“Schizophrenia is on the Rise in Botswana”

  • Expert blames socio-economic challenges
  • Singles out the boy child for being particularly embattled
  • Says poor parenting contributes to the “abandoned pandemic”


Botswana is experiencing increasing cases of schizophrenia and an “escalating number and burden of (other) mental health illnesses”, the Minister of State, Kabo Morwaeng, has revealed.

Presenting the draft Transitional National Development Plan’s (TNDP) chapter on Human and Social Development to Parliament this week, Minister Morwaeng stated: “We experienced anxiety disorders and suicide cases, as well as a high prevalence of schizophrenia, especially during the COVID-19 pandemic.”

Schizophrenia is defined as a serious mental disorder in which people interpret reality abnormally.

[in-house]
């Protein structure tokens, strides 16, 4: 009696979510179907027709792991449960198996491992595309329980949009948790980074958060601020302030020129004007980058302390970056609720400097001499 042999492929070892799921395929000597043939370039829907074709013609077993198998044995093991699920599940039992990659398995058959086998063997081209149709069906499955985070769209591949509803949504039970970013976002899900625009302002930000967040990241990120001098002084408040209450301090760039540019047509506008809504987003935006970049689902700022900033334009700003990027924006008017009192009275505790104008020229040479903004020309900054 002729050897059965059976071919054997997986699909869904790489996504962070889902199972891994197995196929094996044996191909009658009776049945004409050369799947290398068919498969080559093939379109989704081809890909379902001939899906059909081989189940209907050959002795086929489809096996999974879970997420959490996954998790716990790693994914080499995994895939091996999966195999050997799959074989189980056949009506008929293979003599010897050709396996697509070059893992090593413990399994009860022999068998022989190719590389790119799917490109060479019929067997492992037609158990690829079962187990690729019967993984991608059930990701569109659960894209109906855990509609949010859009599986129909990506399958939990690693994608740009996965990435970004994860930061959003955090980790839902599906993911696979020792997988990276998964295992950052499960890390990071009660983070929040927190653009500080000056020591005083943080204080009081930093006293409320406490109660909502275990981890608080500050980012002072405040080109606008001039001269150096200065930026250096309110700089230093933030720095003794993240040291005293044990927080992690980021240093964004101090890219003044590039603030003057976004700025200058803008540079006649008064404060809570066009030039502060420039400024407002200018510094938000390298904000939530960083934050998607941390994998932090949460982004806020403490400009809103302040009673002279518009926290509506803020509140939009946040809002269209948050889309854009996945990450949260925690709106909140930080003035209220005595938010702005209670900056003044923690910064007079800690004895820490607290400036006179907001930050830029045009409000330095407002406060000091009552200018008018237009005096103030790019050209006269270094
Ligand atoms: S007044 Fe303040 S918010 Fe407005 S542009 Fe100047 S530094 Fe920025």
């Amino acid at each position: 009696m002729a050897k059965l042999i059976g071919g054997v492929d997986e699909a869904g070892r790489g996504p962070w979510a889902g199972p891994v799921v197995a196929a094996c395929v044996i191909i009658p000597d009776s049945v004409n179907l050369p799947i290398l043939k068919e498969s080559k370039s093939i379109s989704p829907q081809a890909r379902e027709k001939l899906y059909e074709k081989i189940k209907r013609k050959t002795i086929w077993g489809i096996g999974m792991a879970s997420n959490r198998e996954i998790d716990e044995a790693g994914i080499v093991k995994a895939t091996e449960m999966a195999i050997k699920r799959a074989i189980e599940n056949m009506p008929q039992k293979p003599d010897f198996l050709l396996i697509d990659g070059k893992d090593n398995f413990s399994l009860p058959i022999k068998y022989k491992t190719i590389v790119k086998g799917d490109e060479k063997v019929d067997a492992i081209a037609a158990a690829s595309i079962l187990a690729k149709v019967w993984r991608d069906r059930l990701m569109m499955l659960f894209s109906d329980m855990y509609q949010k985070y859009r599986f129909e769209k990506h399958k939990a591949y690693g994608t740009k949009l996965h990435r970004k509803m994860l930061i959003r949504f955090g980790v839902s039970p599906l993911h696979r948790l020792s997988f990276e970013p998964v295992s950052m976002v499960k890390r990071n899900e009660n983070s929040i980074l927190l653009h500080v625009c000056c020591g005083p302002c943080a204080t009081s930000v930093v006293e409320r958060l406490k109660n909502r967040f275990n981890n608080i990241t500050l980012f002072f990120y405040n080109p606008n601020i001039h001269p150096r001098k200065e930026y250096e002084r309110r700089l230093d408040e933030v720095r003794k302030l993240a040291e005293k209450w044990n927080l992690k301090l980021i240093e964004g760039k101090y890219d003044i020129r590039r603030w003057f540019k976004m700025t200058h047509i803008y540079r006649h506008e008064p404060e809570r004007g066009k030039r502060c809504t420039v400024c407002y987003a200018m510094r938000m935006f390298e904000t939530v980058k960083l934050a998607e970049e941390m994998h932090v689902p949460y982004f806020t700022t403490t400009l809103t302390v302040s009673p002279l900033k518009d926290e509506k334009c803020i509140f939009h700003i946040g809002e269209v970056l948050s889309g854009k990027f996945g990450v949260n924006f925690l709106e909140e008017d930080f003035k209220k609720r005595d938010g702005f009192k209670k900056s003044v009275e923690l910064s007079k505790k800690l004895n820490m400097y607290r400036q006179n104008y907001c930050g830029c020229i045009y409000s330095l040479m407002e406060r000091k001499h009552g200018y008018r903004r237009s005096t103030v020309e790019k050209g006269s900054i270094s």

The affliction may result in a combination of hallucinations, delusions, and extremely disordered thinking and behaviour that impair daily functioning and can be disabling.
In an interview with The Botswana Gazette about what could be behind the increase in cases of the mental issue, the Managing Director of Joe Speaks, Dr Kgomotso Jongman, said it reflects the country’s socio-economic challenges.

“Mental health is not addressed at the micro level of families and this attitude has escalated to macro levels of the policy level stages,” said Dr Jongman, who is a social work scholar.

“So, the rise is not shocking because the problem is not being addressed in its entirety. It is an abandoned pandemic.

“Moreover, the headache of unemployment is hitting hard on our people, some of whom can go for so many years without a job and are yet expected to endure the high cost of living.

“This is hard, especially for the boy child. The other issue is in the form of problems imposed by social media, namely cyberbullying, fake expensive lives and peer pressure.
“All these, accompanied by poor parenting and our closed society, are contributing factors to an increase in mental health illnesses.”